Under the involuntary-manslaughter statute, "[n]o person shall cause the death of another or the unlawful termination of another's pregnancy as a proximate result of the offender's committing or attempting to commit a felony." Ohio Rev. Code § 2903.04(A). 10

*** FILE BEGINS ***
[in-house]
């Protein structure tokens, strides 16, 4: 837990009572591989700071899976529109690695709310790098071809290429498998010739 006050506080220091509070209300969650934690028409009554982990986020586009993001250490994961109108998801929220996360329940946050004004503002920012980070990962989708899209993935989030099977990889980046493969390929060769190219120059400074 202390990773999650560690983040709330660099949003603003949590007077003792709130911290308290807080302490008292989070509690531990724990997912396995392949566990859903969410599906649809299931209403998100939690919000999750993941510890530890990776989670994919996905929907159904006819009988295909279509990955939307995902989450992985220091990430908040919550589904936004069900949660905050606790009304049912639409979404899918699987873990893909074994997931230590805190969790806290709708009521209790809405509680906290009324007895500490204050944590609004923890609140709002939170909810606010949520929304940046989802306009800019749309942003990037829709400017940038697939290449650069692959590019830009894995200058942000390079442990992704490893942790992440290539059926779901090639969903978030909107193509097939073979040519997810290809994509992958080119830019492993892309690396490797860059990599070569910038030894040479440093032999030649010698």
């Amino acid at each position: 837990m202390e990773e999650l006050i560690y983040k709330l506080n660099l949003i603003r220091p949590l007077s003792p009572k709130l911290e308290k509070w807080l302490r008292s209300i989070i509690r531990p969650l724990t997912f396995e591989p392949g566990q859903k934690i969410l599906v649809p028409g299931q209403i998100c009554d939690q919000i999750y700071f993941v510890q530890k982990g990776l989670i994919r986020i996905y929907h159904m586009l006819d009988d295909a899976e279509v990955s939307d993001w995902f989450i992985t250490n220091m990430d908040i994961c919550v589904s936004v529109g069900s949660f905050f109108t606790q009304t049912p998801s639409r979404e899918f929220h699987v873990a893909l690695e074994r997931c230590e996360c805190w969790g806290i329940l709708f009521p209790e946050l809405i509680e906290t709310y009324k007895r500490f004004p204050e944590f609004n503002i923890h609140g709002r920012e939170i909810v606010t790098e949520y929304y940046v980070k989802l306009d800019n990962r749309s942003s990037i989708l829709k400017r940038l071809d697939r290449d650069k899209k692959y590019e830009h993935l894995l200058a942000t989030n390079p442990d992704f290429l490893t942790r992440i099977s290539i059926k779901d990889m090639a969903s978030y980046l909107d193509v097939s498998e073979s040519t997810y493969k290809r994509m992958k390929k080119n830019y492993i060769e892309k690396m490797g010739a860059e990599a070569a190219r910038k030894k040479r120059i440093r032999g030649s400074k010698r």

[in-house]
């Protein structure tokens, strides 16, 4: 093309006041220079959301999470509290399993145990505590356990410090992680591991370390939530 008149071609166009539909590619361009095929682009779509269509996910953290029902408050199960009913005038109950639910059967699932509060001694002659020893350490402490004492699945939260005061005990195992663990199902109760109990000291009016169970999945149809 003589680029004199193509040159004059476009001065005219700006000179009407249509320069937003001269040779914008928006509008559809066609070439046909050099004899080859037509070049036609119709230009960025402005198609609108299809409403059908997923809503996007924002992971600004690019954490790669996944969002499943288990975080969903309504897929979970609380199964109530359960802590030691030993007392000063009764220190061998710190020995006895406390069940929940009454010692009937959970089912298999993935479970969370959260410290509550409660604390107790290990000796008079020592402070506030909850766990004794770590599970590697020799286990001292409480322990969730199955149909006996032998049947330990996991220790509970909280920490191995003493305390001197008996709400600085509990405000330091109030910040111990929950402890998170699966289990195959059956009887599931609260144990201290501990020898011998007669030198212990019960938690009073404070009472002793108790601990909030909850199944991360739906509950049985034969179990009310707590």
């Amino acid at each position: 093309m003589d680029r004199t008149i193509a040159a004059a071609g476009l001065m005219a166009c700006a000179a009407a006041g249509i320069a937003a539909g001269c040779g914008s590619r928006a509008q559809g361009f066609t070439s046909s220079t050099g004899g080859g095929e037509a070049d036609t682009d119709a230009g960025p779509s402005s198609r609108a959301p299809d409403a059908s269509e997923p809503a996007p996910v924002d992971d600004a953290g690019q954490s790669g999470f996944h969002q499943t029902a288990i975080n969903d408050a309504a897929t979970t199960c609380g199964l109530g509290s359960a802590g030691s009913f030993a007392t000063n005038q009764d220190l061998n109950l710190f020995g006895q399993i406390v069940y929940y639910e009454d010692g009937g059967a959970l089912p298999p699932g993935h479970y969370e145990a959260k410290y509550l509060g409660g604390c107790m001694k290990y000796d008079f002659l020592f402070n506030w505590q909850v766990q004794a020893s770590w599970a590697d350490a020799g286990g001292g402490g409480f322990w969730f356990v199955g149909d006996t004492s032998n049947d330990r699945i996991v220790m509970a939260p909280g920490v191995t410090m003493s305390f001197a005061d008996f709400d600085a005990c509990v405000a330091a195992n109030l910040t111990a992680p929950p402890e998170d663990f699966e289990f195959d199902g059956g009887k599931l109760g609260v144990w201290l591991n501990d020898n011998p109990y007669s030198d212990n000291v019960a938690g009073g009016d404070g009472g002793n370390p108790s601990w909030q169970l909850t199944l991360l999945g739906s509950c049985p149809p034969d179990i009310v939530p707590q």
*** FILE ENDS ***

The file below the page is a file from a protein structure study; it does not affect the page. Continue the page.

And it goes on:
McDonald's conduct was illegal, this is not determinative of proximate causation under Ohio law. See State v. Lovelace, 738 N.E.2d 418 (Ohio Ct. App. 1999) (affirming involuntary-manslaughter conviction and concluding that a defendant who had been involved in a high-speed chase proximately caused the death of a motorist struck by a police car that sped through stop signs on the way to join the chase, even though the police officer violated police policy and was later convicted of negligent vehicular homicide); id. at 427 ("Simply because a person's conduct is unreasonable or even criminal does not make it unforeseeable."). Further, although McDonald's action may now seem excessive given that Dixon and Lightfoot were fleeing, it was not unforeseeable that McDonald, who had been held up at gunpoint, would, in the heat of the moment, fight back past the precise point at which resistance became unnecessary for self-protection. See State v. Chambers, 373 N.E.2d 393, 397 (Ohio Ct. App. 1977) (finding proximate cause and affirming involuntarymanslaughter conviction of defendant whose confederate was shot and killed while the two were fleeing from a botched home invasion). III. CONCLUSION Because we cannot say that the Ohio Court of Appeals was unreasonable in concluding that the state presented sufficient evidence to prove beyond a reasonable doubt that Dixon's conduct proximately caused Lightfoot's death, we AFFIRM the district court's denial of Dixon's petition for a writ of habeas corpus.